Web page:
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Paleo diet pegan vegan 2-min

Paleo is old news, it’s all about the Pegan diet now…

Have you heard of Pegan? It’s what you get when you combine Paleo, with Vegan. So…. How does that work?

Well, as we know, Paleo is eating natural, whole, unprocessed foods: meat, fish, eggs, vegetables, nuts, seeds and fruit. Vegan is a whole step further than vegetarian and doesn’t involve any food that comes from an animal. So no meat (obviously), but also no eggs and no dairy. Vegans would typically turn to grains for energy and legumes (like soy) for protein.

Paleo diet pegan vegan 2-min

When Paleo + Vegan = Pegan, we’re left with just vegetables, nuts, seeds and fruit. There’s no grains, no legumes, no meat, no fish, no eggs and no dairy. The food would be GMO-free, ideally organic and free of chemicals and preservatives.

On a Pegan approach cooking is harder, as vegan friendly oils like vegetable, soybean, canolia, sunflower oil or margarine aren’t allowed as they aren’t paleo. Paleo friendly oils like animal fats (tallow, lard, bacon grease etc) butter and ghee aren’t allowed because they’re not vegan. This leave good old coconut oil, olive oil, and perhaps other nut oils like macadamia and avocado oil to cook with.

To make a Pegan diet work, you’d need to really focus on fats and proteins and would need to rely on foods like avocado, coconut and nuts for fat consumption – whilst at the same time making sure not to over eat nuts, and upset your omega 3/ 6 ratio. Protein would have to be sought from seeds, vegetables and nuts. The bulk of your diet would need to be plant food, with lots of leafy green vegetables.

My verdict on the Pegan Diet

I can’t help but see the Pegan diet as just too restrictive. I think it would be almost impossible to obtain sufficient B-vitamins from this diet alone, without supplementing. But I do think we can take a few things from this Paleo-Vegan approach.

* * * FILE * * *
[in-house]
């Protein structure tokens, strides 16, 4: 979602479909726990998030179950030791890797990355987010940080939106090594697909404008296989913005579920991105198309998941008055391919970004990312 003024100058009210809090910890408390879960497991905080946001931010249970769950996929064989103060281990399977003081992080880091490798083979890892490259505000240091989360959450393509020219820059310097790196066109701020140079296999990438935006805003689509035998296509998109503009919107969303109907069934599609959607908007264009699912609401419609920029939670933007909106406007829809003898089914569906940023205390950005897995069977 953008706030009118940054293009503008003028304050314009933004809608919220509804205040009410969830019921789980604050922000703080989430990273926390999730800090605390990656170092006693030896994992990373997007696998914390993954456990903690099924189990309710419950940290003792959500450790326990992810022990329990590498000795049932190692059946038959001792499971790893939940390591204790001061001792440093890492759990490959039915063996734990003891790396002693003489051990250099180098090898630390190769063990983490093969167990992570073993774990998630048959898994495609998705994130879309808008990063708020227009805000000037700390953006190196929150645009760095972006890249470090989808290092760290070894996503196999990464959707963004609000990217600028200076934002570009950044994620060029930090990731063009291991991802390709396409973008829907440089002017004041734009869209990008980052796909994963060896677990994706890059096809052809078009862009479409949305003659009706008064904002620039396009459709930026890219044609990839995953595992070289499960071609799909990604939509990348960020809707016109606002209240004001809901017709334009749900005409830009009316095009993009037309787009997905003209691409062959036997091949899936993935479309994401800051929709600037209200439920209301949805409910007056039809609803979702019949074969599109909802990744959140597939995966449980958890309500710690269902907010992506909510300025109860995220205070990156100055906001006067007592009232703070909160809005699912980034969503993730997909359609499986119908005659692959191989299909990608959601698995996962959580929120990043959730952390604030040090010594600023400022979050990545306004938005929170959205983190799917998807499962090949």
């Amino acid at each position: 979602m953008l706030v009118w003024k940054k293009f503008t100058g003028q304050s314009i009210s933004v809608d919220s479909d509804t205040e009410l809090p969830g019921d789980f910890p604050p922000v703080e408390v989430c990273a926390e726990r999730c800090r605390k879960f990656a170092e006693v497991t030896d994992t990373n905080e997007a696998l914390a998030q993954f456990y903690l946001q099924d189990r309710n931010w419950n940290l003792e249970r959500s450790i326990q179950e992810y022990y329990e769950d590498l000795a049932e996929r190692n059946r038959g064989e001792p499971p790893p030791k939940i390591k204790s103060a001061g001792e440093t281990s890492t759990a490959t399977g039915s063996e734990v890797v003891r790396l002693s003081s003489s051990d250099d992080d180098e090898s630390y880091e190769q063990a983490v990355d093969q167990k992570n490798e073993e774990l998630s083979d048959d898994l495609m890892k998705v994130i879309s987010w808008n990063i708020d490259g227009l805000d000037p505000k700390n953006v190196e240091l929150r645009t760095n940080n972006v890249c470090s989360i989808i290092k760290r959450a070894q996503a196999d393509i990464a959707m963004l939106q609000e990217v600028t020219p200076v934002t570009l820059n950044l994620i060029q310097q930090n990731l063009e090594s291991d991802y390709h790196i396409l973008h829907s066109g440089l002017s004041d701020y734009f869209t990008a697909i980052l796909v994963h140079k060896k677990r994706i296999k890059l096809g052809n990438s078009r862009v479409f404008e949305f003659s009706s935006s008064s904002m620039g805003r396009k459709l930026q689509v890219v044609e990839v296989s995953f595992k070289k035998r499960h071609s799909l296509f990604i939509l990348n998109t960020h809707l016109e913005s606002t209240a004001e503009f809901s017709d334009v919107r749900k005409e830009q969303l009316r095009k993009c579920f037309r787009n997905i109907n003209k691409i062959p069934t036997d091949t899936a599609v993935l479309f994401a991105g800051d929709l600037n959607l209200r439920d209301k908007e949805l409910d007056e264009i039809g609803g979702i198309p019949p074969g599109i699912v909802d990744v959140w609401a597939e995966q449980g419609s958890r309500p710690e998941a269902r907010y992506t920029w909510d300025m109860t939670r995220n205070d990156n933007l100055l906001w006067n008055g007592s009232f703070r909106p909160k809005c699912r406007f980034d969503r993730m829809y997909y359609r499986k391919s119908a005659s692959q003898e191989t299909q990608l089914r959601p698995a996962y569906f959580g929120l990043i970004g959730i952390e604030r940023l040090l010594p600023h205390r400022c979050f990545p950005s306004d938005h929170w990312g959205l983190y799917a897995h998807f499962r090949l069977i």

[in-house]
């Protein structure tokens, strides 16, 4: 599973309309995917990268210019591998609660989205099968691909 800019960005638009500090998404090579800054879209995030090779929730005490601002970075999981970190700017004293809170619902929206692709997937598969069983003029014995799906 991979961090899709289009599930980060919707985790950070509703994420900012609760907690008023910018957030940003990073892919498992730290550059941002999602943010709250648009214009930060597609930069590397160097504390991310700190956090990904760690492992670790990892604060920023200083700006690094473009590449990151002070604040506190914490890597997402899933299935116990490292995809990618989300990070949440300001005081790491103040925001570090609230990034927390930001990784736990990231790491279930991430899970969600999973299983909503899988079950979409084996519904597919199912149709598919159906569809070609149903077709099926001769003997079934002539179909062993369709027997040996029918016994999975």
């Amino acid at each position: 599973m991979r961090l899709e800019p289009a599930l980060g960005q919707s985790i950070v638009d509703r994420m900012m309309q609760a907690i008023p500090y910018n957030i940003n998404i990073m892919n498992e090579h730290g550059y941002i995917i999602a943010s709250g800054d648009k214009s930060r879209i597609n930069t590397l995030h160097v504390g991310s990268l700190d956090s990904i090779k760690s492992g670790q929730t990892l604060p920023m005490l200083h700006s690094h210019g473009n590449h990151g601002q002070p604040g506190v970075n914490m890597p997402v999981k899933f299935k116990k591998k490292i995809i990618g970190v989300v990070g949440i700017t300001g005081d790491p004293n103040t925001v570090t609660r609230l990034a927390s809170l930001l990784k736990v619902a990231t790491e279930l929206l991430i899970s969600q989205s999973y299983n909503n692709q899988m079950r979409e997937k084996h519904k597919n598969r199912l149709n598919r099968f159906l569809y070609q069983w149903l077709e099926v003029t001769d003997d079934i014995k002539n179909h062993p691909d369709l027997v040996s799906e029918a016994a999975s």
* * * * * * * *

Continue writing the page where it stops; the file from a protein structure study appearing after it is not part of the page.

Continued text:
Instead of focusing on having meat & fish in our diet, I think we should focus on the quality of that meat and fish. Where we can, we should be eating organic, ethical meat. Fish should be wild, line caught and we should consider mercury content. I think eggs are a great food to eat – but again, quality is everything. And where eggs aren’t stamped, we need to be even more careful to make sure we know where our eggs are from. I think a vegan diet places more emphasis on vegetables than paleo sometimes does – and it’s a good reminder that we should make sure we’re eating a wide variety of differently coloured veggies.

Would you go Pegan? Or is It a step too far?

Go vegetarian - eating meat is bad for the planet-min

Go vegetarian – eating meat is bad for the planet

I received an interesting comment on one of my blog posts the other day that I thought I’d share here.

TL;DR: Growing soybeans to feed cows is far too energy efficient, therefore we should eat less meat (or better still no meat).

Go vegetarian - eating meat is bad for the planet-min

Here’s the comment in full…

Hi there Suz

I have enjoyed looking through your site – so first I’d like to say thanks and well done, it looks great.

I’ve been following the paleo diet ‘craze’ for some time now – and I don’t by any means intend to undermine it by calling it a craze. Paleo appears to me to take advantage of fresh, natural ingredients from the earth which is highly commendable from a health perspective. Let’s be honest though, it is ‘crazy’ how many people are talking about the diet.

I follow a similar diet to this – although I mostly choose not to eat meat. The only time I generally eat meat is when I go out for dinner, and the only vegetarian item on the menu is ‘mushroom risotto’ (seems to be the most common offender) or some other dish that has chosen to substitute all its protein value for not so complex carbohydrates. Then, I make sure that I choose something that has been what I call ‘consciously produced’ and if possible locally sourced.